other things, had created “an integrated, overall conspiracy and combination” that began in 1915 and was in continuous operation thereafter, by which they developed a system “to eliminate competition and monopolize ‘the cream of the business’ of investment banking.” The U.S. argued further that these Wall Street investment banks, including Morgan Stanley as the lead defendant and Goldman Sachs, had created a cartel that set the prices charged for underwriting securities. The cartel also set the prices for providing mergers-and-acquisitions advice, while “boxing out weaker competitors from breaking into the top tier of the business and getting their fair share of the fees.” Finally, the government argued that the big firms had placed their partners on their clients’ board of directors, as a means of knowing what was coming down the pike internally and as a means of keeping competitors at bay externally.
Figure I, 2: The Banking Oligopoly in America
Source: The Wild West of Finance, Adam Davidson, NYT, Dec. 7, 2011. http://www.nytimes.com/2011/12/11/magazine/adam-davidson-wild-west-of-finance.html.
As journalist, former Wall Street banker, and best-selling author of House of Cards, The Last Tycoons, and Money and Power, William D. Cohan, has recently contended, “the government was spot on” in their 1947 case: “The investment-banking business was then a cartel where the biggest and most powerful firms controlled the market and then set the prices for their services, leaving customers with few viable choices for much needed capital, advice or trading counterparties.” Today, the very same arguments can be made, only more so, as the capital worth of the leading firms (e.g., Goldman Sachs Group, Inc., Morgan Stanley, JP Morgan Chase & Co., Citigroup Inc., and Bank of America Corp.) is even more concentrated. In effect, this banking cartel or oligopoly with its political allies, pretty much control what does or does not constitute securities’ violations in the world of fraudulently based market transactions.
More fundamentally, capitalism has always been a system of control and domination. Central to control and domination is the law and the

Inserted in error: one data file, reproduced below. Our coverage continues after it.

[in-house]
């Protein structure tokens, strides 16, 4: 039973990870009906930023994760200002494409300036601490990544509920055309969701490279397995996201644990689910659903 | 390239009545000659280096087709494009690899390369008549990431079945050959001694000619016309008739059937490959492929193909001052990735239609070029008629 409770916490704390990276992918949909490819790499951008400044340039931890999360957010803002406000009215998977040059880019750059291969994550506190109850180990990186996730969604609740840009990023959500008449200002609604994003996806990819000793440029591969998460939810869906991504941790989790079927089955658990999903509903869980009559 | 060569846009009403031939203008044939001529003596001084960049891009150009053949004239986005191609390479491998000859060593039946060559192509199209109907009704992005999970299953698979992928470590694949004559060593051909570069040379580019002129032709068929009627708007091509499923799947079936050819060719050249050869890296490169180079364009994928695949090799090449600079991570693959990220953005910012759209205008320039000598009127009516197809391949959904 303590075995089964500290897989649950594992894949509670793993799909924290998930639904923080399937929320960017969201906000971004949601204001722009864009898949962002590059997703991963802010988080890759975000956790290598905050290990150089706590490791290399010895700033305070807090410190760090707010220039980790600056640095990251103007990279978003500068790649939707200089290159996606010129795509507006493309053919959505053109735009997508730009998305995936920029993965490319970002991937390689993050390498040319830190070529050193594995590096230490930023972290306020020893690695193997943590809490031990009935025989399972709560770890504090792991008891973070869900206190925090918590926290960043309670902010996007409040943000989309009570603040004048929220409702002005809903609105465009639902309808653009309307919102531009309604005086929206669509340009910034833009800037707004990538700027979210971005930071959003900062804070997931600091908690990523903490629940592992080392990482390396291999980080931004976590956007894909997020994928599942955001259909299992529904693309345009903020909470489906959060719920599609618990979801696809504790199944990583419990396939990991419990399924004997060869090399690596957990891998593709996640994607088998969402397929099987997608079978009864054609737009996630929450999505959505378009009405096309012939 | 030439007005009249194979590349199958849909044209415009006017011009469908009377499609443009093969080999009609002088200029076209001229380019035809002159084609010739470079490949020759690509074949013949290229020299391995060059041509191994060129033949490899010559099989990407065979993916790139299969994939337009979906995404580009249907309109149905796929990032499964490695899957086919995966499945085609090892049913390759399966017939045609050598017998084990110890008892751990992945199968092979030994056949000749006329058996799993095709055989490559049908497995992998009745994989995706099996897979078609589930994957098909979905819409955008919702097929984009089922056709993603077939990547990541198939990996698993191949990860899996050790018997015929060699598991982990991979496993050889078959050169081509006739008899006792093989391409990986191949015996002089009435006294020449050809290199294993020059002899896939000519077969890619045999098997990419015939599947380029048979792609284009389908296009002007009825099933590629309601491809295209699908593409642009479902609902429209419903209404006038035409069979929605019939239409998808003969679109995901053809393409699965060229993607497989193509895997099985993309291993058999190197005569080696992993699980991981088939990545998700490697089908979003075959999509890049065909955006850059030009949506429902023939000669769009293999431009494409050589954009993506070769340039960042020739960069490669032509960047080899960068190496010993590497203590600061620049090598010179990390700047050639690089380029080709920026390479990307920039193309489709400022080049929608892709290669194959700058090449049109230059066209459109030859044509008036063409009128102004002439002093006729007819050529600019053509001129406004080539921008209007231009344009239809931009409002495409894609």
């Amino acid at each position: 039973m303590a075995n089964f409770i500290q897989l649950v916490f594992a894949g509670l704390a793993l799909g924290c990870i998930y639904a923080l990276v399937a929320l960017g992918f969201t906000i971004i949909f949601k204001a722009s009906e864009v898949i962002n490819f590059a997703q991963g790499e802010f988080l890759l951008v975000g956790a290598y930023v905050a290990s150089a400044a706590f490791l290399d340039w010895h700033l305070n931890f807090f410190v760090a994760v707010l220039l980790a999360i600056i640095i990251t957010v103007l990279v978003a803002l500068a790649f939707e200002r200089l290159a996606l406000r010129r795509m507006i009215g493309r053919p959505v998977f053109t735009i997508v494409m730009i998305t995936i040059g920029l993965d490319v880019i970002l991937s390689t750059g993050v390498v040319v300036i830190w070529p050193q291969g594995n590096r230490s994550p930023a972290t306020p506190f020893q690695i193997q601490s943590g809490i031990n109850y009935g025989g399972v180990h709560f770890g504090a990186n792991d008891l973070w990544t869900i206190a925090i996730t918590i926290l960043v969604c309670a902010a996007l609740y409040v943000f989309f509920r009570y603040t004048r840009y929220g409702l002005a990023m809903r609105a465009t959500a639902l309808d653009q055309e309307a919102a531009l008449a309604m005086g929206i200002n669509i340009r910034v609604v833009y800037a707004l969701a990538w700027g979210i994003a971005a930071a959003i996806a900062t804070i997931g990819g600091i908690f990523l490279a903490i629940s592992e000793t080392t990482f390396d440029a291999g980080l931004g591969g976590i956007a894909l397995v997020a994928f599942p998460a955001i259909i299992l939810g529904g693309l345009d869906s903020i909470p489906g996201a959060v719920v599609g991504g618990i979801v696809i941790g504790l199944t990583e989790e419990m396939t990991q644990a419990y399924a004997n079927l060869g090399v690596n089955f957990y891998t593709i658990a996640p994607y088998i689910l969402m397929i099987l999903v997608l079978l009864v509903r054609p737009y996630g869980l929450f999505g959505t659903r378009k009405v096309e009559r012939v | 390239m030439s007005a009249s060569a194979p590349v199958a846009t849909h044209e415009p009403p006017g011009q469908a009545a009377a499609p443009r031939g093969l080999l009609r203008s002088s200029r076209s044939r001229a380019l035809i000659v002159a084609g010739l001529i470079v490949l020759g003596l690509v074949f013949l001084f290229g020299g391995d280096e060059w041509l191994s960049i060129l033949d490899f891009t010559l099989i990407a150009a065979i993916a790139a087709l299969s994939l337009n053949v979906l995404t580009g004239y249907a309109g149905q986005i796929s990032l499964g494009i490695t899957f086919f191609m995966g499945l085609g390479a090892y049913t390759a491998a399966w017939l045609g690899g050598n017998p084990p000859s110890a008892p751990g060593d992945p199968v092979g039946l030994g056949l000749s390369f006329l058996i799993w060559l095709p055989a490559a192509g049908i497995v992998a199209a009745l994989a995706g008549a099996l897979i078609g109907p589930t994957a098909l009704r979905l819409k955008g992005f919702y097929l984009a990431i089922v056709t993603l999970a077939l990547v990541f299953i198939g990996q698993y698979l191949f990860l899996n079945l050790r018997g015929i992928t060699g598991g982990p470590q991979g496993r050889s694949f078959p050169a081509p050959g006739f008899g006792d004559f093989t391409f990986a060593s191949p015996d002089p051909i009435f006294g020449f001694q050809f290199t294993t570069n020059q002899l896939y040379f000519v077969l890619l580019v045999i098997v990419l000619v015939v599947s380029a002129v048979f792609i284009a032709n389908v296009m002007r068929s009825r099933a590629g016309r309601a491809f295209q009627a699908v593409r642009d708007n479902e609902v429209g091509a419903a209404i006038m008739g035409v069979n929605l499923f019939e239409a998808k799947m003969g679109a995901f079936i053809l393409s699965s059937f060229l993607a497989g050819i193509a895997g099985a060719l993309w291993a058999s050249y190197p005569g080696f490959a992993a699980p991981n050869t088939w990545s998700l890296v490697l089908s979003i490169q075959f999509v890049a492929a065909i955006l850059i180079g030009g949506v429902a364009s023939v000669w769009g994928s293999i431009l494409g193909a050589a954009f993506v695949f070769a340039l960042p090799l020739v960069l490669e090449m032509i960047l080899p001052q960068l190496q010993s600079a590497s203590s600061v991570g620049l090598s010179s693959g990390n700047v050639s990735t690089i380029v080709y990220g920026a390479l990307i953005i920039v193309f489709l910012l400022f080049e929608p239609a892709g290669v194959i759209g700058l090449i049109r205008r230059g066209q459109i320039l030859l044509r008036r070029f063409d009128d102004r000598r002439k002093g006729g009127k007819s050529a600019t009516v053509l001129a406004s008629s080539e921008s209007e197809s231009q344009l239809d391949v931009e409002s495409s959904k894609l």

state apparatus of enforcement that stands behind the law. Within the capitalist mode and relations of production, the state and law in tandem “operate to sanction the exploitation of direct producers – the workers – on behalf of the capitalists – the bourgeoisie – while giving the impression that state and law are in fact neutral, separate from the capital relation of exploitation.” This is not to imply that the interests of the state and
of capitalists are one and the same. There are all types of competing
interests within and between capitalists and state authorities. Thus, the state-legal criminalization of securities fraud hangs literally in the balance of the contradictory forces of free-market capitalism.
William Chambliss developed a structural contradictions theory of crime, law making, and enforcement. This theory reflects the position that fundamental to all historical eras and societies are the contradictory forces of survival and destruction. While societies produce the means of survival, they also produce the means of decline, creating perpetual dilemmas and conflicts. Under free-market capitalism, the fundamental contradictions are between labor and capital. The laborers or employees pursue better working conditions and/or higher wages. Meanwhile, capitalists pursue greater profits and resist the demands of workers as these will reduce their bottom lines.